Naval Poetry

dunkers

War Hero
Following on from Salty's poems... do you have any nautical poems you like?

I have a book of them called "Sea Verse", here are a few I like.

THE YARN OF THE NANCY BELL

'Twas on the shores that round our coast
From Deal to Ramsgate span,
That I found alone on a piece of stone
An elderly naval man.

His hair was weedy, his beard was long,
And weedy and long was he,
And I heard this wight on the shore recite,
In a singular minor key:

"Oh, I am a cook and a captain bold,
And the mate of the Nancy brig,
And a bo'sun tight, and a midshipmite,
And the crew of the captain's gig."

And he shook his fists and he tore his hair,
Till I really felt afraid,
For I couldn't help thinking the man had been drinking,
And so I simply said:

"O, elderly man, it's little I know
Of the duties of men of the sea,
But I'll eat my hand if I understand
How you can possibly be

"At once a cook, and a captain bold,
And the mate of the Nancy brig,
And a bo'sun tight, and a midshipmite,
And the crew of the captain's gig."

Then he gave a hitch to his trousers, which
Is a trick all seamen larn,
And having got rid of a thumping quid,
He spun this painful yarn:

"'Twas in the good ship Nancy Bell
That we sailed to the Indian sea,
And there on a reef we come to grief,
Which has often occurred to me.

"And pretty nigh all o' the crew was drowned
(There was seventy-seven o' soul),
And only ten of the Nancy's men
Said 'Here!' to the muster-roll.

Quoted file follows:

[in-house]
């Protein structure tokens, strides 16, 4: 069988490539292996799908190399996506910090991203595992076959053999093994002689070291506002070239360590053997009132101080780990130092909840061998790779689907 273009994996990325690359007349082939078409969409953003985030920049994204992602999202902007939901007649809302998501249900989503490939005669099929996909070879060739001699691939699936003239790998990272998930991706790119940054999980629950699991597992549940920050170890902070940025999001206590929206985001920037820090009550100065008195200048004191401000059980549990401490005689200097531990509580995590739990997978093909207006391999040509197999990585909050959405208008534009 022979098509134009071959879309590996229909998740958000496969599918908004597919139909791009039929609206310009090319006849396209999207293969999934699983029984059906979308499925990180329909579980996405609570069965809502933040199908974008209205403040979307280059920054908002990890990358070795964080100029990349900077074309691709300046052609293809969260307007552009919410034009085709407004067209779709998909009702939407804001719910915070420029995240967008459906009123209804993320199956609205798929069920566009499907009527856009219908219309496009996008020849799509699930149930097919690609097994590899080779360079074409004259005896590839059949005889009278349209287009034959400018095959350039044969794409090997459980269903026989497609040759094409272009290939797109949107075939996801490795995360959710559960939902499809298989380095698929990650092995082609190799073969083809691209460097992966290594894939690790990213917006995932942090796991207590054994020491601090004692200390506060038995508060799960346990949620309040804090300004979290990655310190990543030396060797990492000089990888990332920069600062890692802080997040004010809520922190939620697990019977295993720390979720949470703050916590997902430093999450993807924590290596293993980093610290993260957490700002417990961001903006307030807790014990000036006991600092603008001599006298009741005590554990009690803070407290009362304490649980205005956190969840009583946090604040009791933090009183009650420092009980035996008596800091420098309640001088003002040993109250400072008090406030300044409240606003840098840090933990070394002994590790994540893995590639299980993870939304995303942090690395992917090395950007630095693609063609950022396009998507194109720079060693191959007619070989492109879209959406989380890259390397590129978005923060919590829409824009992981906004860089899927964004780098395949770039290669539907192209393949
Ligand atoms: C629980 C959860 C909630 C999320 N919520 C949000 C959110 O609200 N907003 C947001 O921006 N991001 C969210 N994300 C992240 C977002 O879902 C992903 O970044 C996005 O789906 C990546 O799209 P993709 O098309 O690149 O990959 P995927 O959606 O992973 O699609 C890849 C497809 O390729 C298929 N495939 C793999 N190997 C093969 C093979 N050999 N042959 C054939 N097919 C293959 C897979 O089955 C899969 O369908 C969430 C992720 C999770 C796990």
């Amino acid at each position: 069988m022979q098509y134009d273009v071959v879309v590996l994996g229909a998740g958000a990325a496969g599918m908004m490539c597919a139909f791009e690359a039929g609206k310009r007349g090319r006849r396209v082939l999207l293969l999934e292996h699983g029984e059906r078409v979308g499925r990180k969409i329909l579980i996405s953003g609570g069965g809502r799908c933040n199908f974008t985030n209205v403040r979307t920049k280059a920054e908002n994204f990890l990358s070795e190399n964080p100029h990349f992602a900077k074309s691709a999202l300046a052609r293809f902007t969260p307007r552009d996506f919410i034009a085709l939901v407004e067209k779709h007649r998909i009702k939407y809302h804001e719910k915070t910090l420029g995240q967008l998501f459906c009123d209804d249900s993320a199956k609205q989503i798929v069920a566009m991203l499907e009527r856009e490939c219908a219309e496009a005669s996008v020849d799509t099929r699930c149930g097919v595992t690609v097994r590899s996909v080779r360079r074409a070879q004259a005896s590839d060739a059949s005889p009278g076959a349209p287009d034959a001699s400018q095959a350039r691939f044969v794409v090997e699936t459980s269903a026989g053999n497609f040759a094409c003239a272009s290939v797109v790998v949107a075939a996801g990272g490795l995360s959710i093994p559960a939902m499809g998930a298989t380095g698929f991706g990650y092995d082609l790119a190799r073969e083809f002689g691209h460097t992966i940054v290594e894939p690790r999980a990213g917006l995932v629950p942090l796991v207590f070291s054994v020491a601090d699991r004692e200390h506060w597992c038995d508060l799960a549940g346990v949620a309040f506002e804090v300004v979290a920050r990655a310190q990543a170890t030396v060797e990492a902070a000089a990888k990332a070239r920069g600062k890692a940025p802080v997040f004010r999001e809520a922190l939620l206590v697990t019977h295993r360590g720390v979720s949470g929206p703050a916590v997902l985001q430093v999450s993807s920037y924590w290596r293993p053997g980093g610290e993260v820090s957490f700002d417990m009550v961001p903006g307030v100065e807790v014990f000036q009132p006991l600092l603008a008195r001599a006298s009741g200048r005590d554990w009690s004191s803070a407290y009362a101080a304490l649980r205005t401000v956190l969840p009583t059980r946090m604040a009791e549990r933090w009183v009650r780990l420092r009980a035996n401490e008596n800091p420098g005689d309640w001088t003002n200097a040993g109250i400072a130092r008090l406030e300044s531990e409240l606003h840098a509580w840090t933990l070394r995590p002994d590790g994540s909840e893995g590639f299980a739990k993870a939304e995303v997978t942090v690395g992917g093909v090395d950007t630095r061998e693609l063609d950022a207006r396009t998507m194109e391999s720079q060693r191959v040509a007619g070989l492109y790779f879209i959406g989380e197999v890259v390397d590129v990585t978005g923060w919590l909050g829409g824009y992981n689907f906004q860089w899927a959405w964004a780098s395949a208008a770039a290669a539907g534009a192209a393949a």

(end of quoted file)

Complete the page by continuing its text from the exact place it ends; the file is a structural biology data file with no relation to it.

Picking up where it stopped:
"There was me and the cook and the captain bold,
And the mate of the Nancy brig
And the bo'sun tight, and a midshipmite,
And the crew of the captain's gig.

"For a month we'd neither wittles nor drink,
Till a-hungry we did feel,
So we drawed a lot, and accordin' shot
The captain for our meal.

"The next lot fell to the Nancy's mate,
And a delicate dish he made;
Then our appetite with the midshipmite
We seven survivors stayed.

"And then we murdered the bo'sun tight,
And he much resembled pig,
Then we wittled free, did the cook and me,
On the crew of the captain's gig.

"Then only the cook and me was left,
And the delicate question, 'Which
Of us two goes to the kettle?' arose
And we argued it out as sich.

"For I loved that cook as a brother, I did,
And the cook he worshipped me;
But we'd both be blowed if we'd either be stowed
In the other chap's hold, you see.

"'I'll be eat if you dines off me,' says Tom,
'Yes, that,' says I, 'you'll be,' --
'I'm boiled if I die, my friend,' quoth I,
And 'Exactly so,' quoth he.

"Says he, 'Dear James, to murder me
Were a foolish thing to do,
For don't you see that you can't cook me,
While I can -- and will -- cook you!'

"So he boils the water, and takes the salt
And the pepper in portions true
(Which he never forgot) and some chopped shalot,
And some sage and parsley too.

"'Come here,' says he, with a proper pride,
Which his smiling features tell,
' 'Twill soothing be if I let you see,
How extremely nice you'll smell.'

"And he stirred it round and round and round,
And he sniffed at the foaming froth;
When I ups with his heels, and smothers his squeals